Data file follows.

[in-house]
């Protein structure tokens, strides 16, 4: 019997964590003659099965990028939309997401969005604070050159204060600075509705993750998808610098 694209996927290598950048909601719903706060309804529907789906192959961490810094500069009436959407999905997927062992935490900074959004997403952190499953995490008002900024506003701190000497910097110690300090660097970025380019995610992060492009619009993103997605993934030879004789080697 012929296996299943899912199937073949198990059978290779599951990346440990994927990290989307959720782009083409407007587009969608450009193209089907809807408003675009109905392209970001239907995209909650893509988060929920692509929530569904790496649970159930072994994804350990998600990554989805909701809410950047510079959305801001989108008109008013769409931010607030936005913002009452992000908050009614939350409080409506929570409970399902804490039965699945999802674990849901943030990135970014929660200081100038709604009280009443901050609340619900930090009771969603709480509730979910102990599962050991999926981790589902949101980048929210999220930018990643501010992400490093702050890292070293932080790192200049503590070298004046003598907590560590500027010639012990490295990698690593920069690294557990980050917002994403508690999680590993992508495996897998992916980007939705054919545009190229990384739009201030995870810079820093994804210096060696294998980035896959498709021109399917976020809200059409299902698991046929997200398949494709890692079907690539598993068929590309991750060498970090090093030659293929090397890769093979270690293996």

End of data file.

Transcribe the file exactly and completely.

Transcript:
[in-house]
């Protein structure tokens, strides 16, 4: 019997964590003659099965990028939309997401969005604070050159204060600075509705993750998808610098 694209996927290598950048909601719903706060309804529907789906192959961490810094500069009436959407999905997927062992935490900074959004997403952190499953995490008002900024506003701190000497910097110690300090660097970025380019995610992060492009619009993103997605993934030879004789080697 012929296996299943899912199937073949198990059978290779599951990346440990994927990290989307959720782009083409407007587009969608450009193209089907809807408003675009109905392209970001239907995209909650893509988060929920692509929530569904790496649970159930072994994804350990998600990554989805909701809410950047510079959305801001989108008109008013769409931010607030936005913002009452992000908050009614939350409080409506929570409970399902804490039965699945999802674990849901943030990135970014929660200081100038709604009280009443901050609340619900930090009771969603709480509730979910102990599962050991999926981790589902949101980048929210999220930018990643501010992400490093702050890292070293932080790192200049503590070298004046003598907590560590500027010639012990490295990698690593920069690294557990980050917002994403508690999680590993992508495996897998992916980007939705054919545009190229990384739009201030995870810079820093994804210096060696294998980035896959498709021109399917976020809200059409299902698991046929997200398949494709890692079907690539598993068929590309991750060498970090090093030659293929090397890769093979270690293996």